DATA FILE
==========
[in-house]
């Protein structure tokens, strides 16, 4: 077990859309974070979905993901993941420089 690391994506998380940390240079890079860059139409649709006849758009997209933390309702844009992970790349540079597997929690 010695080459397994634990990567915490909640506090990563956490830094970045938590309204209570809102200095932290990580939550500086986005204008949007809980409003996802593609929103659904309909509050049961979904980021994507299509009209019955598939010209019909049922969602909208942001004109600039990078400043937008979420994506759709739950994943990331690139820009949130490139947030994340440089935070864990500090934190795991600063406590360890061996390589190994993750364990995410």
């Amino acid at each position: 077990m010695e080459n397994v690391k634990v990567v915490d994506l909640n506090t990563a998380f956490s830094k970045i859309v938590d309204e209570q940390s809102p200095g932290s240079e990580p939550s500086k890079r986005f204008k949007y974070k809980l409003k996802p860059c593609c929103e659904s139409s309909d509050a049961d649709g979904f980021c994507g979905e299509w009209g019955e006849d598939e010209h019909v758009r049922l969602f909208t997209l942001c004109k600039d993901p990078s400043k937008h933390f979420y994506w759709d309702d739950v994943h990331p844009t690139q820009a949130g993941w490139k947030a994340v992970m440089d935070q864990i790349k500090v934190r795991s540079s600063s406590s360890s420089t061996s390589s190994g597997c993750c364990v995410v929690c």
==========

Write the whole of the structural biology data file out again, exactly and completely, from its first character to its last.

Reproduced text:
[in-house]
């Protein structure tokens, strides 16, 4: 077990859309974070979905993901993941420089 690391994506998380940390240079890079860059139409649709006849758009997209933390309702844009992970790349540079597997929690 010695080459397994634990990567915490909640506090990563956490830094970045938590309204209570809102200095932290990580939550500086986005204008949007809980409003996802593609929103659904309909509050049961979904980021994507299509009209019955598939010209019909049922969602909208942001004109600039990078400043937008979420994506759709739950994943990331690139820009949130490139947030994340440089935070864990500090934190795991600063406590360890061996390589190994993750364990995410």
């Amino acid at each position: 077990m010695e080459n397994v690391k634990v990567v915490d994506l909640n506090t990563a998380f956490s830094k970045i859309v938590d309204e209570q940390s809102p200095g932290s240079e990580p939550s500086k890079r986005f204008k949007y974070k809980l409003k996802p860059c593609c929103e659904s139409s309909d509050a049961d649709g979904f980021c994507g979905e299509w009209g019955e006849d598939e010209h019909v758009r049922l969602f909208t997209l942001c004109k600039d993901p990078s400043k937008h933390f979420y994506w759709d309702d739950v994943h990331p844009t690139q820009a949130g993941w490139k947030a994340v992970m440089d935070q864990i790349k500090v934190r795991s540079s600063s406590s360890s420089t061996s390589s190994g597997c993750c364990v995410v929690c």